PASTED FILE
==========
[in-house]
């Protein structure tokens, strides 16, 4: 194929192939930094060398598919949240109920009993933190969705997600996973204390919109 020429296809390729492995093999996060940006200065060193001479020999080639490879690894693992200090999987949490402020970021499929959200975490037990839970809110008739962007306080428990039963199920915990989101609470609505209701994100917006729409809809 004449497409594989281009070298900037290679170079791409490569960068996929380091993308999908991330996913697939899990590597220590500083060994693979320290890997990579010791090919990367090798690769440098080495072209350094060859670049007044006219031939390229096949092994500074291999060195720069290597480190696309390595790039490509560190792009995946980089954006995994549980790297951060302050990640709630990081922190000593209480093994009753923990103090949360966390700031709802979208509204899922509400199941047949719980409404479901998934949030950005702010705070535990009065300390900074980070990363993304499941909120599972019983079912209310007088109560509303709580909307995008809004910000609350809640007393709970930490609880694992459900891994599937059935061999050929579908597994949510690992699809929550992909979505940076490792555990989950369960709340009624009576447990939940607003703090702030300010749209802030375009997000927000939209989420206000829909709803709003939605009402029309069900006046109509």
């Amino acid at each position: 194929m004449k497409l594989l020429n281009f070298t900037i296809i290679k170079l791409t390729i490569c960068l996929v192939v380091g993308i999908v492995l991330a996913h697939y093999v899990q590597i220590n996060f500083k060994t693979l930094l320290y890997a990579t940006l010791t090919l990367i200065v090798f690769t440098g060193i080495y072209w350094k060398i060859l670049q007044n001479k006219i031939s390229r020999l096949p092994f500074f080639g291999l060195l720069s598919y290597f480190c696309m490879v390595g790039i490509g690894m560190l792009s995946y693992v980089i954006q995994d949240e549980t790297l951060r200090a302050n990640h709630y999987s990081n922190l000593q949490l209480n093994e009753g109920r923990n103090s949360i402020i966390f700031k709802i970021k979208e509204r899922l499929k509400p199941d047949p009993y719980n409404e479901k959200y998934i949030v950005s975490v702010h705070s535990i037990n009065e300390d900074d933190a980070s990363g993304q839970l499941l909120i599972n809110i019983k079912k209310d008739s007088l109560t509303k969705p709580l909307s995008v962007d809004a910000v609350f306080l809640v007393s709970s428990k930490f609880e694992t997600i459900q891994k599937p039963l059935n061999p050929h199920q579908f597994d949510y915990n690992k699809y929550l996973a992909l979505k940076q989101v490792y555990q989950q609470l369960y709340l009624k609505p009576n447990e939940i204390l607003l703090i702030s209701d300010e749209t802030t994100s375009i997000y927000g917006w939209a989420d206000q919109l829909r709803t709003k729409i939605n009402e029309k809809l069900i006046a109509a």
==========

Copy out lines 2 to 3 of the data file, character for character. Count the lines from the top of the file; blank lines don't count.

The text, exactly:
């Protein structure tokens, strides 16, 4: 194929192939930094060398598919949240109920009993933190969705997600996973204390919109 020429296809390729492995093999996060940006200065060193001479020999080639490879690894693992200090999987949490402020970021499929959200975490037990839970809110008739962007306080428990039963199920915990989101609470609505209701994100917006729409809809 004449497409594989281009070298900037290679170079791409490569960068996929380091993308999908991330996913697939899990590597220590500083060994693979320290890997990579010791090919990367090798690769440098080495072209350094060859670049007044006219031939390229096949092994500074291999060195720069290597480190696309390595790039490509560190792009995946980089954006995994549980790297951060302050990640709630990081922190000593209480093994009753923990103090949360966390700031709802979208509204899922509400199941047949719980409404479901998934949030950005702010705070535990009065300390900074980070990363993304499941909120599972019983079912209310007088109560509303709580909307995008809004910000609350809640007393709970930490609880694992459900891994599937059935061999050929579908597994949510690992699809929550992909979505940076490792555990989950369960709340009624009576447990939940607003703090702030300010749209802030375009997000927000939209989420206000829909709803709003939605009402029309069900006046109509």
């Amino acid at each position: 194929m004449k497409l594989l020429n281009f070298t900037i296809i290679k170079l791409t390729i490569c960068l996929v192939v380091g993308i999908v492995l991330a996913h697939y093999v899990q590597i220590n996060f500083k060994t693979l930094l320290y890997a990579t940006l010791t090919l990367i200065v090798f690769t440098g060193i080495y072209w350094k060398i060859l670049q007044n001479k006219i031939s390229r020999l096949p092994f500074f080639g291999l060195l720069s598919y290597f480190c696309m490879v390595g790039i490509g690894m560190l792009s995946y693992v980089i954006q995994d949240e549980t790297l951060r200090a302050n990640h709630y999987s990081n922190l000593q949490l209480n093994e009753g109920r923990n103090s949360i402020i966390f700031k709802i970021k979208e509204r899922l499929k509400p199941d047949p009993y719980n409404e479901k959200y998934i949030v950005s975490v702010h705070s535990i037990n009065e300390d900074d933190a980070s990363g993304q839970l499941l909120i599972n809110i019983k079912k209310d008739s007088l109560t509303k969705p709580l909307s995008v962007d809004a910000v609350f306080l809640v007393s709970s428990k930490f609880e694992t997600i459900q891994k599937p039963l059935n061999p050929h199920q579908f597994d949510y915990n690992k699809y929550l996973a992909l979505k940076q989101v490792y555990q989950q609470l369960y709340l009624k609505p009576n447990e939940i204390l607003l703090i702030s209701d300010e749209t802030t994100s375009i997000y927000g917006w939209a989420d206000q919109l829909r709803t709003k729409i939605n009402e029309k809809l069900i006046a109509a």